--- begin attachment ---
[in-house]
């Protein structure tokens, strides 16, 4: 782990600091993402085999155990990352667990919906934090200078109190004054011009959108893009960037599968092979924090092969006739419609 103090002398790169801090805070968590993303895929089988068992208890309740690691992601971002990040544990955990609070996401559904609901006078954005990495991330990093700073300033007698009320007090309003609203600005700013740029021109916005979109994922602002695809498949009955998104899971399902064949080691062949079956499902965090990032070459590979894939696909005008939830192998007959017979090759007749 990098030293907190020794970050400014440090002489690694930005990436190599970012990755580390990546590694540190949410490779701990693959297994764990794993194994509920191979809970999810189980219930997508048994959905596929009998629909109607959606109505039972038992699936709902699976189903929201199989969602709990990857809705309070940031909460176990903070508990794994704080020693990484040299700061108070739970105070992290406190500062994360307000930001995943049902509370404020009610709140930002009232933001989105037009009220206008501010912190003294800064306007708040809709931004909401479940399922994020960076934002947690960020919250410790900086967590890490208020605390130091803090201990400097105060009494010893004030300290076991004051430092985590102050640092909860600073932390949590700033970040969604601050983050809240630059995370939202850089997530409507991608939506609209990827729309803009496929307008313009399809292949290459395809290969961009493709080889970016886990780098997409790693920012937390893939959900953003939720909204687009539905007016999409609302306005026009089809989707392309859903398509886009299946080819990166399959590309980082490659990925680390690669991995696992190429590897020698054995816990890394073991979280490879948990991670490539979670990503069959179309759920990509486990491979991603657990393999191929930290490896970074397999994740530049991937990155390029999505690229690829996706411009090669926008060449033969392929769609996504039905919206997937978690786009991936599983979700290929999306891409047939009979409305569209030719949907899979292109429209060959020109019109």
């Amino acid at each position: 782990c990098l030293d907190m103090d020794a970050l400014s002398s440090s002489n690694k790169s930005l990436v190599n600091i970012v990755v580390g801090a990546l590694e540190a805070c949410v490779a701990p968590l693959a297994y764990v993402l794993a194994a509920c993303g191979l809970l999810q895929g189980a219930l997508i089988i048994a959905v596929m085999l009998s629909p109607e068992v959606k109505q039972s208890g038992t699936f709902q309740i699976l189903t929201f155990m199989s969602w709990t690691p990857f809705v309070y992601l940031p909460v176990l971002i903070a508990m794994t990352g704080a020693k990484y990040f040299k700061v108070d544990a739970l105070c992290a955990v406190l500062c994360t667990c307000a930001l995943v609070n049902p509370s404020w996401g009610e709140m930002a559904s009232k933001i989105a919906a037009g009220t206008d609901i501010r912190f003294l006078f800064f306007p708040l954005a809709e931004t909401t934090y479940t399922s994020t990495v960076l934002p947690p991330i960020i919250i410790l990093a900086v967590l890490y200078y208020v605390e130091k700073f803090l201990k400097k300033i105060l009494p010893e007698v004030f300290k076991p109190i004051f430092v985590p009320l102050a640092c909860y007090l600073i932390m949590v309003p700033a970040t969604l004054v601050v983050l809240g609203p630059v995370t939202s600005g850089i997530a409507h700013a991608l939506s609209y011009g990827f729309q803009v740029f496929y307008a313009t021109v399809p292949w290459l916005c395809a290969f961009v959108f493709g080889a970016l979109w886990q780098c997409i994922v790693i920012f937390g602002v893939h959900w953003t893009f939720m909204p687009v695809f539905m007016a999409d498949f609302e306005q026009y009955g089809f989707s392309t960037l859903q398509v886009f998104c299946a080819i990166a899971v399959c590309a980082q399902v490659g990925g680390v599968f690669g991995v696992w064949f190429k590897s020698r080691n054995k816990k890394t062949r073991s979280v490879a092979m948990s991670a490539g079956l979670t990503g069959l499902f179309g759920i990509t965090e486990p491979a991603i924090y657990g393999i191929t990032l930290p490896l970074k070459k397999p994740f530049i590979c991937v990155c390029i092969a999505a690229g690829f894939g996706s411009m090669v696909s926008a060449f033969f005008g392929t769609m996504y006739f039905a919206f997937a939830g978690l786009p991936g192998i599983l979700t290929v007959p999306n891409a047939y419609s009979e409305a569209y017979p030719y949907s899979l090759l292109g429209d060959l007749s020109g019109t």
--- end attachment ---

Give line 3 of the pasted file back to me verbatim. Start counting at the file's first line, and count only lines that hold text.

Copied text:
């Amino acid at each position: 782990c990098l030293d907190m103090d020794a970050l400014s002398s440090s002489n690694k790169s930005l990436v190599n600091i970012v990755v580390g801090a990546l590694e540190a805070c949410v490779a701990p968590l693959a297994y764990v993402l794993a194994a509920c993303g191979l809970l999810q895929g189980a219930l997508i089988i048994a959905v596929m085999l009998s629909p109607e068992v959606k109505q039972s208890g038992t699936f709902q309740i699976l189903t929201f155990m199989s969602w709990t690691p990857f809705v309070y992601l940031p909460v176990l971002i903070a508990m794994t990352g704080a020693k990484y990040f040299k700061v108070d544990a739970l105070c992290a955990v406190l500062c994360t667990c307000a930001l995943v609070n049902p509370s404020w996401g009610e709140m930002a559904s009232k933001i989105a919906a037009g009220t206008d609901i501010r912190f003294l006078f800064f306007p708040l954005a809709e931004t909401t934090y479940t399922s994020t990495v960076l934002p947690p991330i960020i919250i410790l990093a900086v967590l890490y200078y208020v605390e130091k700073f803090l201990k400097k300033i105060l009494p010893e007698v004030f300290k076991p109190i004051f430092v985590p009320l102050a640092c909860y007090l600073i932390m949590v309003p700033a970040t969604l004054v601050v983050l809240g609203p630059v995370t939202s600005g850089i997530a409507h700013a991608l939506s609209y011009g990827f729309q803009v740029f496929y307008a313009t021109v399809p292949w290459l916005c395809a290969f961009v959108f493709g080889a970016l979109w886990q780098c997409i994922v790693i920012f937390g602002v893939h959900w953003t893009f939720m909204p687009v695809f539905m007016a999409d498949f609302e306005q026009y009955g089809f989707s392309t960037l859903q398509v886009f998104c299946a080819i990166a899971v399959c590309a980082q399902v490659g990925g680390v599968f690669g991995v696992w064949f190429k590897s020698r080691n054995k816990k890394t062949r073991s979280v490879a092979m948990s991670a490539g079956l979670t990503g069959l499902f179309g759920i990509t965090e486990p491979a991603i924090y657990g393999i191929t990032l930290p490896l970074k070459k397999p994740f530049i590979c991937v990155c390029i092969a999505a690229g690829f894939g996706s411009m090669v696909s926008a060449f033969f005008g392929t769609m996504y006739f039905a919206f997937a939830g978690l786009p991936g192998i599983l979700t290929v007959p999306n891409a047939y419609s009979e409305a569209y017979p030719y949907s899979l090759l292109g429209d060959l007749s020109g019109t």